Published Articles - William Jennings Bryan Ultimate Independence for Filipinos
by William Jennings Bryan
The Commoner 13 (Oct. 1913).
In his opening speech at Manila, Governor-General Harrison delivered the following message from the president:
"We regard ourselves as trustees acting not for the advantage of the United States, but for the benefit of the people of the Philippine Islands. Every step we take will be taken with a view to the ultimate independence of the islands and as a preparation for that independence, and we hope to move toward that end as rapidly as the safety and the permanent interests of the islands will permit. After each step taken experience will guide us to the next. The administration will take one step at once. It will give to the native citizens of the islands a majority in the appointive commission and thus in the upper as well as in the lower house of the legislature.
"It will do this in the confident hope and expectation that immediate proof will thereby be given in the action of the commission under the new arrangement of the political capacity of those native citizens who have already come forward to represent and lead their people in affairs."
This message, it will he noticed, gives to the Filipinos the promise of ultimate independence, thus fulfilling the following platform pledge on that subject:
"We reaffirm the position thrice announced by the democracy in national convention assembled against a policy of imperialism and colonial exploitation in the Philippines or elsewhere. We condemn the experiment in imperialism as an inexcusable blunder, which has involved us in enormous expense, brought us weakness instead of strength, and laid our nation open to the charge of abandonment of the fundamental doctrine of self-government. We favor an immediate declaration of the nation's purpose to recognize the independence of the Philippine Islands as soon as a stable government can be established, such independence to be guaranteed by us until the neutralization of the islands can be secured by treaty with other powers."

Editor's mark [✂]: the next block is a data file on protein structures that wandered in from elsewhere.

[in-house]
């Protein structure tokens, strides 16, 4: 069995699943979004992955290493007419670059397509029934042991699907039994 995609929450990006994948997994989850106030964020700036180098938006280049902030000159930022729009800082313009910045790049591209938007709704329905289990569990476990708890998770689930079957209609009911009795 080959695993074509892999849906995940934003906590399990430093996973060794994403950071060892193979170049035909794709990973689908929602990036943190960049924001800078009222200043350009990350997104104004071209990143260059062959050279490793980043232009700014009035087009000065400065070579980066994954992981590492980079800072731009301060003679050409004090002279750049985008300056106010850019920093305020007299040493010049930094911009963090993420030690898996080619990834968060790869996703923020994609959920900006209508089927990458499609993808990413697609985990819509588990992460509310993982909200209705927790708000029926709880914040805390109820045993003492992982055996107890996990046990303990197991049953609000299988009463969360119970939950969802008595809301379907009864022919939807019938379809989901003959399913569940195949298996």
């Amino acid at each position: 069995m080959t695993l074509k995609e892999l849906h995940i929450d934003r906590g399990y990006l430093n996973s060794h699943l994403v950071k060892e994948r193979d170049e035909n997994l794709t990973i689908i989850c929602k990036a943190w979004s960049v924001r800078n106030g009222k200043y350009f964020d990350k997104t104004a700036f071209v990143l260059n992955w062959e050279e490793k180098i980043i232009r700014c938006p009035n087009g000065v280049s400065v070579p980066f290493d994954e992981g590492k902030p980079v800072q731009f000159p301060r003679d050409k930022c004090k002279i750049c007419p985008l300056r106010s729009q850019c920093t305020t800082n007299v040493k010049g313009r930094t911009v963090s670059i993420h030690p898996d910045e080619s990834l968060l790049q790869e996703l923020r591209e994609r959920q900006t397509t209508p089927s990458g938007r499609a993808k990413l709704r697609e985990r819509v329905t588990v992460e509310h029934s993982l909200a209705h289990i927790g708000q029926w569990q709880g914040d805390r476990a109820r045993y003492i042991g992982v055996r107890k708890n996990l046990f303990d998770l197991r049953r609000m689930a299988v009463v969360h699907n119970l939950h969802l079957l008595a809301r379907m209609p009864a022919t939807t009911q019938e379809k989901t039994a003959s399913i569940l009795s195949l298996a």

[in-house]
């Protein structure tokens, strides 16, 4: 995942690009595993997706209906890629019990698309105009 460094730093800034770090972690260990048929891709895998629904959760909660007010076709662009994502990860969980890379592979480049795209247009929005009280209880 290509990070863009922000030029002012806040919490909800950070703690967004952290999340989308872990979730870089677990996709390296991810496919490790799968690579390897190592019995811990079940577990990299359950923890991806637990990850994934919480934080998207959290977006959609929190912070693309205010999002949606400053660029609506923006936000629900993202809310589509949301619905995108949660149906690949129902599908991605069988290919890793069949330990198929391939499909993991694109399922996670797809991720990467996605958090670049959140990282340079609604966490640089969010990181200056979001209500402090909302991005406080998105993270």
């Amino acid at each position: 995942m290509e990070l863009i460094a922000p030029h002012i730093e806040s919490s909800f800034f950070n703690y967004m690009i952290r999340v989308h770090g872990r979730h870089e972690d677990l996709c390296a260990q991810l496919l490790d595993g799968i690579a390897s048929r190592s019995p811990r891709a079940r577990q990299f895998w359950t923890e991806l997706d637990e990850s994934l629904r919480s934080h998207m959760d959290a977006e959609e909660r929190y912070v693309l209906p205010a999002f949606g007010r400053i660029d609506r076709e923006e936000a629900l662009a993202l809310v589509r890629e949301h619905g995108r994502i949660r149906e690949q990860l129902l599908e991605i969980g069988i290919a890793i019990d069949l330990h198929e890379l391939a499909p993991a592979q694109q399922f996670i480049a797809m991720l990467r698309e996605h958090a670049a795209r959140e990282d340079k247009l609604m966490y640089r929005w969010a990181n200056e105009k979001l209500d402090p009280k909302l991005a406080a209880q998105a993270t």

The news report says that every reference to independence was cheered by the people, and Governor General Harrison wires that the unparalleled gathering of the people received with great enthusiasm the announcement of the president's policy.
The first step toward the carrying out of the promise of ultimate independence was the determination to give to the Filipinos a majority of the commission which acts with the local legislature in the making of laws.
Governor General Harrison declared himself in complete accord with the policy of the president, and appealed to the Filipinos who assist in the work upon which the government has entered.
The country will rejoice that the government has turned away from the imperialism which has been impairing our influence as a world teacher of the doctrines of self-government. In this, as in other policies, President Wilson is bringing the country back to its ancient foundations. He is calling forth the spirit of free institutions and summoning for the control of government the principles of the forefathers. Again the democracy of the nation is made glad.